New Trivia Question: Is This Song of Thanksgiving Bluegrass?

This Contest is Closed
The winners are:
Todd Evans
Andy Bing
Gary Veeder

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You don’t encounter too many “Thanksgiving” songs in country music. But here’s a great old one! The Pilgrims could have sung this one, if they believed in singing, that is.

So, this Trivia Question is the age-old rhetorical question “Is it bluegrass?” Please listen and decide for yourself.

Happy Thanksgiving!

Q: Is “Thank God” bluegrass?
A: Yea or Nay?

ANSWER is “Either Answer is Correct”

Additional Bowden Comments

Appreciate the comments. At IBMA I guess anything that you say is bluegrass IS bluegrass! (Ouch! Did I say that? I was just thinking it…)

The early bluegrass acts other than Monroe knew all about Roy Acuff’s band and performance. Earl Scruggs said when he was at the Opry with Monroe he felt Acuff’s band put on the best “show”, and he got a LOT of his banjo back-up ideas from Brother Oswald’s Dobro playing! Earl was also a budding baritone singer in those years, and Acuff had REAL good baritone singers in the Smoky Mountain Boys, always.

But of course Todd is right too … no banjo or mandolin, so it’s “not” bluegrass. Although Roy Acuff had a band a few years earlier WITH banjo and mandolin, and he rushed into the studio to beat Bill Monroe’s first recording of Muleskinner Blues to the market! It was pretty much a copy of Monroe’s performance, including the hot guitar kickoff. There are a few recordings in existence of Acuff’s band with full “bluegrass” instrumentation, and I’m personally willing to accept they were playing what WE would call bluegrass. (Monroe wouldn’t have, of course).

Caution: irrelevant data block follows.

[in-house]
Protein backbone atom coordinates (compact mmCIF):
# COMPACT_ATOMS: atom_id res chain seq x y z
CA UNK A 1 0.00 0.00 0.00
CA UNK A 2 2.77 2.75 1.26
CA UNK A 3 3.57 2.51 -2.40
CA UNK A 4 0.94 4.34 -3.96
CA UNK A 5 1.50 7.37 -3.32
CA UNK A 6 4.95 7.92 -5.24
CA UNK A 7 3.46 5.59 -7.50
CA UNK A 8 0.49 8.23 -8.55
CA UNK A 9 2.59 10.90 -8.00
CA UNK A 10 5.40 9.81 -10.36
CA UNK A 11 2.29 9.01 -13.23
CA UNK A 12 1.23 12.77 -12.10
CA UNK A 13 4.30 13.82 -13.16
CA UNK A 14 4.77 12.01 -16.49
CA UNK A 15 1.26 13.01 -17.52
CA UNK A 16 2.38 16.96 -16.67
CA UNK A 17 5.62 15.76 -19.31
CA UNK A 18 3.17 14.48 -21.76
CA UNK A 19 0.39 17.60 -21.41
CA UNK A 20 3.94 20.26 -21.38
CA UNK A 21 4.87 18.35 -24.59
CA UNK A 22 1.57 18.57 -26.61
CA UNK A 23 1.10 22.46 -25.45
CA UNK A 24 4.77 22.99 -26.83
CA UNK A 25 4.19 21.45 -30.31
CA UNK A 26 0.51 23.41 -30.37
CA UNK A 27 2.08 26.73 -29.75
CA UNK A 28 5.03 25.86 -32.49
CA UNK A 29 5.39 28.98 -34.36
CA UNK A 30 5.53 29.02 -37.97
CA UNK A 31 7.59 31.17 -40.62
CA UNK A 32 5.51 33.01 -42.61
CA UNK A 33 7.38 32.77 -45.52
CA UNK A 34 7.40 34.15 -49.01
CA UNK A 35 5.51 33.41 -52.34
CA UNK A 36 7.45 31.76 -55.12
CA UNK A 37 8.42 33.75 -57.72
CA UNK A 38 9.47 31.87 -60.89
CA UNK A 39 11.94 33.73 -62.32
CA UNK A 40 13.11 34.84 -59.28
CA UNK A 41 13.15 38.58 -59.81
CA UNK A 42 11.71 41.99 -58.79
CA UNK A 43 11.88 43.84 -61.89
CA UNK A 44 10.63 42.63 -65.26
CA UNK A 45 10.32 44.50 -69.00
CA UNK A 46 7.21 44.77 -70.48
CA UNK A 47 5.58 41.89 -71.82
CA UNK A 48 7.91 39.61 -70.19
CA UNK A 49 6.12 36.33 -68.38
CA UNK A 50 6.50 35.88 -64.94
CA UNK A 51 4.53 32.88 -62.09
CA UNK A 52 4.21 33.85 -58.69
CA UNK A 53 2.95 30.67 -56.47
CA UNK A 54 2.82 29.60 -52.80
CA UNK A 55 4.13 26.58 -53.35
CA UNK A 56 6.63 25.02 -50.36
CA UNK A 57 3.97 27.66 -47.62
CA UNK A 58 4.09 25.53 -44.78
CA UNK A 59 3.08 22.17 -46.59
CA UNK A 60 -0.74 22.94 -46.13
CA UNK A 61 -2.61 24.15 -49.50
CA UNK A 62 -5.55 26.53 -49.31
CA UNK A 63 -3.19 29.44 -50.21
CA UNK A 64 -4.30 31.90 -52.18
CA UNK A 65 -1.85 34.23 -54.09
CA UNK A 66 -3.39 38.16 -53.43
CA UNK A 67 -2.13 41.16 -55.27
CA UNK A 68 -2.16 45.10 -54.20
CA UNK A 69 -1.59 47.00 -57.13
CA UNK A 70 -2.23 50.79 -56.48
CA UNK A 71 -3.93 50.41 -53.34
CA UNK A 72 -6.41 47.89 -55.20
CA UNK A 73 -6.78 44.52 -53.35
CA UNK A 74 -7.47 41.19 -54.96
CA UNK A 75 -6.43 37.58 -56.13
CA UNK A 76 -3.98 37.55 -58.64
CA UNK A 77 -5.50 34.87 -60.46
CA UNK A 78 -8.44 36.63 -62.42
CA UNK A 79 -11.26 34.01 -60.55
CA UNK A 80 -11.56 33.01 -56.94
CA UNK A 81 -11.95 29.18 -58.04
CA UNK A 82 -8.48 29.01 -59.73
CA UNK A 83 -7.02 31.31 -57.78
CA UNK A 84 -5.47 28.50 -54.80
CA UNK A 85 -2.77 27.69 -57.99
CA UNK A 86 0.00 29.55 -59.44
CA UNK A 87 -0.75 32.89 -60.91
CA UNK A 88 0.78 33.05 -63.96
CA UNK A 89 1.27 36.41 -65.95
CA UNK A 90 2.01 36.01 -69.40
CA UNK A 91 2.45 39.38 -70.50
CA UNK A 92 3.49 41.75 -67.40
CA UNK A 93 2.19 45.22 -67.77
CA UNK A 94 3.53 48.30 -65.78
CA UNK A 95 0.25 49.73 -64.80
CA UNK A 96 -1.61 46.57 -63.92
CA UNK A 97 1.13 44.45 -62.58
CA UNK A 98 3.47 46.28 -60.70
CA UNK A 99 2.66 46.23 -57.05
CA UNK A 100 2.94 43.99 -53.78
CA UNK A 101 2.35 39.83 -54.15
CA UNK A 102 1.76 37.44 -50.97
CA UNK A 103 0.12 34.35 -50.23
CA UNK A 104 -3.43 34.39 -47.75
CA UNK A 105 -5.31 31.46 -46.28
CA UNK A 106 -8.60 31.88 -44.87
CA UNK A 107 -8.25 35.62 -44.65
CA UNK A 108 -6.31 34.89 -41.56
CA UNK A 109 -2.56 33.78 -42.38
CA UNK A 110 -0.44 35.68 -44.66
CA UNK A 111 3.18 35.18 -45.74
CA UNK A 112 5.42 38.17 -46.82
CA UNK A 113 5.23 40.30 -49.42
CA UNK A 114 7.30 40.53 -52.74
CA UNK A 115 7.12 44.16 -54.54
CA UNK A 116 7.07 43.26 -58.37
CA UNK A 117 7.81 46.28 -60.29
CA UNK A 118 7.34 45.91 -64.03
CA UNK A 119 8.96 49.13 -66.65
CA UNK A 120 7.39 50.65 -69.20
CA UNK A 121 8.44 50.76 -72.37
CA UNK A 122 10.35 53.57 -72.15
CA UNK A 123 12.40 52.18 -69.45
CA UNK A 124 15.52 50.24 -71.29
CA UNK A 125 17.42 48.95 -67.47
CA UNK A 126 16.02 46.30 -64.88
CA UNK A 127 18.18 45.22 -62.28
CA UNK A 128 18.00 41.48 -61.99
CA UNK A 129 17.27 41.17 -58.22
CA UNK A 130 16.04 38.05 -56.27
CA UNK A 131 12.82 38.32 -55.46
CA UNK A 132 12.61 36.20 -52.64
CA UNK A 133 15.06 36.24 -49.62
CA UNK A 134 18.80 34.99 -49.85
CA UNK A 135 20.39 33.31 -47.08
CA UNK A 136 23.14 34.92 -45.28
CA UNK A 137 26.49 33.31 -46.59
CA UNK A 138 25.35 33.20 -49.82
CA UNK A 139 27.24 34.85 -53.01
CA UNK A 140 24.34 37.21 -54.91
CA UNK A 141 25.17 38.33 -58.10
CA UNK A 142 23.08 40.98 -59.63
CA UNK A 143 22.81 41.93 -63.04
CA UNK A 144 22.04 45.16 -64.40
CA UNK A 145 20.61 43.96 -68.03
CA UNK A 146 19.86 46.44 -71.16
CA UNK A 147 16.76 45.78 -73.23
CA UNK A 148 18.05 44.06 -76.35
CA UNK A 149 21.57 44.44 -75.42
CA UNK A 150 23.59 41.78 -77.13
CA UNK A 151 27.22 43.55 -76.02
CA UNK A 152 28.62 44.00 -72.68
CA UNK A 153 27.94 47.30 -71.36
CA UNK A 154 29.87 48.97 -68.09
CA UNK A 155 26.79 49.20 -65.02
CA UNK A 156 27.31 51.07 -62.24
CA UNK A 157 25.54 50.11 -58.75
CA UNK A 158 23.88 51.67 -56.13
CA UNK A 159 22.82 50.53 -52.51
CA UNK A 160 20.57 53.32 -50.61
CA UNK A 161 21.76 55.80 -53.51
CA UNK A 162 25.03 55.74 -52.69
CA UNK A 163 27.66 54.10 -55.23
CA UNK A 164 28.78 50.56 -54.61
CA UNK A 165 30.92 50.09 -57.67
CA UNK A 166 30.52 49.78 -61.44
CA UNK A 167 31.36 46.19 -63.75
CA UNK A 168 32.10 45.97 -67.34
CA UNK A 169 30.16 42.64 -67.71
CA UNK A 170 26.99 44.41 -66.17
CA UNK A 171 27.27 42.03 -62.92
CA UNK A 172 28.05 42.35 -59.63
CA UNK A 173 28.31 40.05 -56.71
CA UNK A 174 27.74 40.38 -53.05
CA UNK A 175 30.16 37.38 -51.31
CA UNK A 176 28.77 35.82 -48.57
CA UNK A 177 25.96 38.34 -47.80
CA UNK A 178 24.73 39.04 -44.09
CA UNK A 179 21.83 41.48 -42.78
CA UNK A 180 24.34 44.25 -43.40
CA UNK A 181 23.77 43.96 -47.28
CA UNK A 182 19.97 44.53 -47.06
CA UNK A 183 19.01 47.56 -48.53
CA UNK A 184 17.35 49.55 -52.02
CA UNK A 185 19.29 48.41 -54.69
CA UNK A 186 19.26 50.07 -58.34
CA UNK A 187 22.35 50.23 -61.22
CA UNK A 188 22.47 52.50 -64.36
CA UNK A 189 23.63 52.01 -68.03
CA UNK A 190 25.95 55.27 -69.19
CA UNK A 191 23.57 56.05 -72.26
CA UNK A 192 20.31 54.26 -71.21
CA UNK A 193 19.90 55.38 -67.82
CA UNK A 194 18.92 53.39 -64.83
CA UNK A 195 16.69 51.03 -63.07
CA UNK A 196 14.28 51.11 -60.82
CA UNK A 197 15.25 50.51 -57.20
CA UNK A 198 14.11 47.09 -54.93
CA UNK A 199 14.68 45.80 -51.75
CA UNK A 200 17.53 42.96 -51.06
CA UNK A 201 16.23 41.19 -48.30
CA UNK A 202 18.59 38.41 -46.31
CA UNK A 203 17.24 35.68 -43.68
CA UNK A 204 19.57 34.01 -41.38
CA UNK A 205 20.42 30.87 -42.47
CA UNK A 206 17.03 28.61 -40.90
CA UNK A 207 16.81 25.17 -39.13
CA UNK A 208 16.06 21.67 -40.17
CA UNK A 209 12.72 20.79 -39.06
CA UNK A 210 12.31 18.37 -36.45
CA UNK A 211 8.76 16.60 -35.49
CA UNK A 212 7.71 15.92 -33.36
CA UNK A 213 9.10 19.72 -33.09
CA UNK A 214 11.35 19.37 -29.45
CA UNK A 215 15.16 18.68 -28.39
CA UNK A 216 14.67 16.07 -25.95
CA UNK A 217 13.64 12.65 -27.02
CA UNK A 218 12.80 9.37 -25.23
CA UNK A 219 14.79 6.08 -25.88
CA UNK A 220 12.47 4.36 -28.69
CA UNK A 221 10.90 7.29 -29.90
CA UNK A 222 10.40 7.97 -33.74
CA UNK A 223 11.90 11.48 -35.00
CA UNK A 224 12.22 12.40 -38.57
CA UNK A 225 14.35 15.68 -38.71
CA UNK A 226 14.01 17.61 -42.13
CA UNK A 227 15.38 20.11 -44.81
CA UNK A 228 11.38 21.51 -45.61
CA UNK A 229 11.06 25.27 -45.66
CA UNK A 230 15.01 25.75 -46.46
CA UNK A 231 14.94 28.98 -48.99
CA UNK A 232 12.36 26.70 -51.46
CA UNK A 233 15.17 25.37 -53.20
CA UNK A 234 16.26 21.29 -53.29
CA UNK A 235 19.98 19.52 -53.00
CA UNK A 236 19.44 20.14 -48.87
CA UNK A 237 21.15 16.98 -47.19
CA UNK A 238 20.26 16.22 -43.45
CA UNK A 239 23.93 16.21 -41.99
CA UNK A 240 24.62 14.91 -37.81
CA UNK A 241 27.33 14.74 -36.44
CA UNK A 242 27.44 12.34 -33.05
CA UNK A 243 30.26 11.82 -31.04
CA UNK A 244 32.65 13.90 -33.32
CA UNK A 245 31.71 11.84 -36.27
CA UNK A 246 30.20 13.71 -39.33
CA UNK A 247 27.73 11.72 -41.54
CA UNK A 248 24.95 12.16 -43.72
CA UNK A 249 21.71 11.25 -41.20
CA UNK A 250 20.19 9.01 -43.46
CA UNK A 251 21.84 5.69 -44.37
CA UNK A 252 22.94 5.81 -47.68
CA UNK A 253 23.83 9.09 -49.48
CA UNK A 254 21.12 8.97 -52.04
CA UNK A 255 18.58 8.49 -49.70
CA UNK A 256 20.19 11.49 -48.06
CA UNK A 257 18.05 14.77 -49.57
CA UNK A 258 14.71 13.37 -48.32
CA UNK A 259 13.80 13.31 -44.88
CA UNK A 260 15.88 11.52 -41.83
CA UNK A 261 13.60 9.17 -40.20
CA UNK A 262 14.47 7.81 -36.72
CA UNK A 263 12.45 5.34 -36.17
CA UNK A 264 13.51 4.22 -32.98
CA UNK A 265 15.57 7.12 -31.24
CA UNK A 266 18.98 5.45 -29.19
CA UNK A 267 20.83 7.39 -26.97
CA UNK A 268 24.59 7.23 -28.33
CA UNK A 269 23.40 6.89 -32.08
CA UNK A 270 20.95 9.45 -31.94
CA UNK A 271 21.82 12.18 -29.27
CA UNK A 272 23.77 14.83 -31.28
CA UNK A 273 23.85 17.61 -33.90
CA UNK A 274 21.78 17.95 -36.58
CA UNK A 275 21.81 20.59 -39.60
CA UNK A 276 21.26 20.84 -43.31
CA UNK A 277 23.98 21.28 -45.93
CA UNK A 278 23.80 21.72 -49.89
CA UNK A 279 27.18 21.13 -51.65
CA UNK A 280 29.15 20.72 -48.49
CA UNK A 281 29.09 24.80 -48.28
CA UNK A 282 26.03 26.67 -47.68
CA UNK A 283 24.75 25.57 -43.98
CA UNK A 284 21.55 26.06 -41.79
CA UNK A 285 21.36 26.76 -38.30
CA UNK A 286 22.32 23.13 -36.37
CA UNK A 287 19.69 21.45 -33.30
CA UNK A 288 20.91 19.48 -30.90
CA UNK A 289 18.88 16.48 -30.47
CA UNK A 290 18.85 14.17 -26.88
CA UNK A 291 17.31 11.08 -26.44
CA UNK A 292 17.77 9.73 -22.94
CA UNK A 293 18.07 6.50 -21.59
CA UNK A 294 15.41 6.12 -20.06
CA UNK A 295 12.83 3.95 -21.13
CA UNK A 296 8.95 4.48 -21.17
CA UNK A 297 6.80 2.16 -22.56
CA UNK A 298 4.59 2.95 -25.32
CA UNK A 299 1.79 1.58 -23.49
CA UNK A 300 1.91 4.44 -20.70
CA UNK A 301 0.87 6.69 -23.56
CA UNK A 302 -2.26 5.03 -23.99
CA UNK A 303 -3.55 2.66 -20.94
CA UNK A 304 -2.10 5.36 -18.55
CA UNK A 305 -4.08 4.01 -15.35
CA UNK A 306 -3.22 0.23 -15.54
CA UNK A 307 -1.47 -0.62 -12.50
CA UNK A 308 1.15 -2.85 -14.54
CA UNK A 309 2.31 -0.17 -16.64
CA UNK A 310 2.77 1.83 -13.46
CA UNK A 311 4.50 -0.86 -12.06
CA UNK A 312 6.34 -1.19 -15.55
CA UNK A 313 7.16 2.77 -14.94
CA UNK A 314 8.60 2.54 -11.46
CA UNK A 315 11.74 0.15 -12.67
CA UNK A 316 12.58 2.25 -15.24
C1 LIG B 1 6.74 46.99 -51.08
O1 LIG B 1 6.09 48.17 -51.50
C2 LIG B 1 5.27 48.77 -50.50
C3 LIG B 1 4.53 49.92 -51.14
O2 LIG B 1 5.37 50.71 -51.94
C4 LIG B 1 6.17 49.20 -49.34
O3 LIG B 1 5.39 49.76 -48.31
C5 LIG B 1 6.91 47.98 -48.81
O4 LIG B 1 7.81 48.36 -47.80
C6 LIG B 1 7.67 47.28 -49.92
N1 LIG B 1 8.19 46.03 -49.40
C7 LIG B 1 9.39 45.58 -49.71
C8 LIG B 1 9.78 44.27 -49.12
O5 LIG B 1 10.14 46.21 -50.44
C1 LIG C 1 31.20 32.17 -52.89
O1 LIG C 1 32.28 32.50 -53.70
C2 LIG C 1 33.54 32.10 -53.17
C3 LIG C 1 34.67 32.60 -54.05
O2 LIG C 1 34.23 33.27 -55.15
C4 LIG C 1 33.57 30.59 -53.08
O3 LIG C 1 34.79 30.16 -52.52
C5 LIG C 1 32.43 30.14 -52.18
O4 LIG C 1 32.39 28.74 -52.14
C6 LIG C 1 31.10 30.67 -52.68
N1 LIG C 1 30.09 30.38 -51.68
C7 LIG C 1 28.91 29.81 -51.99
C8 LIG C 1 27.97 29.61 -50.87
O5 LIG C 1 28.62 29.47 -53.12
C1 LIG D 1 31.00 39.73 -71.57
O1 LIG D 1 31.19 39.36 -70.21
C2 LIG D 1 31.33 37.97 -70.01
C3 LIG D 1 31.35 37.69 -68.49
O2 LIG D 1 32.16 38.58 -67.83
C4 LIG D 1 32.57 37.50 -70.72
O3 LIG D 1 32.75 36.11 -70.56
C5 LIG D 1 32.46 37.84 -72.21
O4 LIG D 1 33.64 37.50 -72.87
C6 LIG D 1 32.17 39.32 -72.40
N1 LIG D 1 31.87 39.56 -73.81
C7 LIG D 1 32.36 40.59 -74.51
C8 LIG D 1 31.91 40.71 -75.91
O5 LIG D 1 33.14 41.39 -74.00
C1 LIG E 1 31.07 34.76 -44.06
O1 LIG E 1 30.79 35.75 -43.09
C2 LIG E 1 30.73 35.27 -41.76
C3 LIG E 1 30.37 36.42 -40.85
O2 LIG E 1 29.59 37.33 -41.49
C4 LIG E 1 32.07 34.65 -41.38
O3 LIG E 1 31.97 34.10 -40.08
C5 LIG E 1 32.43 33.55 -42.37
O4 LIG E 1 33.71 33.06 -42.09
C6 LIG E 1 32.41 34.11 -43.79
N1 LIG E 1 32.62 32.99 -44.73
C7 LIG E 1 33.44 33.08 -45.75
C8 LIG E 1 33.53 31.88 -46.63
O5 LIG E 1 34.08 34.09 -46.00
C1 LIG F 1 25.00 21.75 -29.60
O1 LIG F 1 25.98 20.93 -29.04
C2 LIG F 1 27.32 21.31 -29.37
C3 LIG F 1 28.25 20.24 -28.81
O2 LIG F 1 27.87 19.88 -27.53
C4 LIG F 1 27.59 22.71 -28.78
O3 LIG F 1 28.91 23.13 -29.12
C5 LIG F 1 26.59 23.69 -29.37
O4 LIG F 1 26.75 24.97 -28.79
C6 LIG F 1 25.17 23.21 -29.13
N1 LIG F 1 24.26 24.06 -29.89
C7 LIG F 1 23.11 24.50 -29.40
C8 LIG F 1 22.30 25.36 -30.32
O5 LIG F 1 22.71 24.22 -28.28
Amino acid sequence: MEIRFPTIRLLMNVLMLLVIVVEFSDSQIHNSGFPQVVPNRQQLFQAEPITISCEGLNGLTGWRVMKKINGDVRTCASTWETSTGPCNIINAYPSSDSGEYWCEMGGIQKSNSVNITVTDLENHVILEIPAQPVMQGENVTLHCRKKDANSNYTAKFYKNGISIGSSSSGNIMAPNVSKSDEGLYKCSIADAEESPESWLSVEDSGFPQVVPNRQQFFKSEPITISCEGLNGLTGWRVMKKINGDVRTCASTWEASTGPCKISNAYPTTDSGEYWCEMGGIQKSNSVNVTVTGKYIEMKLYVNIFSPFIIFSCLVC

One thing I particularly like in this Acuff recording is the HOT bass playing playing of the GREAT Joe Zinkan. In the 1930s Joe had been playing bass fiddle in “big bands”, for instance Fred Waring’s Pennsylvanians. Joe was also a master rhythm guitarist. But all the old Nashville bass players said Joe was “the man” who brought the bass fiddle into country music in an important role. (Technically, Red Stewart and Pee Wee King’s Golden West Cowboys were the first band on the Opry with a bass fiddle, but apparently it didn’t do much. Joe brought a showy mastery to the bass fiddle and POURED IT ON for years in several Acuff records. Joe later retired from the road and became THE bass player for the Nashville recording sidemen known as “The A Team”. You can see Joe in tons of YouTube videos of every Nashville act that went on tv.

Joe’s bass playing on Thank God is the bluegrassiest part of the record in my opinion. Bill Monroe’s first GREAT bass player — Howard Watts/Cedric Rainwater — obviously took not of what Joe Zinkan was doing and played much the same style on the records with Monroe, Lester and Earl. He left Monroe to join Lester and Earl when they formed their own band. He left THEM to go with Hank Williams!

But I’ve been told ALL the “showy” bass players in bluegrass were inspired by Joe Zinkan with Roy Acuff. Jake Tullock, John Palmer, Jerry McCoury and many more.

Joe Zinkan DID record on bass fiddle with Flatt & Scruggs (as a studio sideman) in the later 1950s.

So, “Thank God” by Roy Acuff & the Smoky Mt. Boys both “is and isn’t” bluegrass. Close enough for me!

Dick Bowden

Dick Bowden recently retired after a 45 year career in the paper industry, and moved from Connecticut to Big Indian NY (Ulster County) where he ekes out a precarious existence as a groundskeeper. Dick has been performing bluegrass music on banjo and guitar since 1966 in his home state of Maine, throughout New England, and internationally with The Case Brothers - Martin & Gibson. He has performed for HVBA with the Old Time Bluegrass Singers, and also sent in a squadron of Dick Bowden's Flying Circus. Most recently Dick has played Dobro (tm) with the Tennessee Mafia Jug Band. Dick has written many articles for Bluegrass Unlimited, Bluegrass Today, MoonShiner (the Japanese bluegrass magazine) and HVBA.

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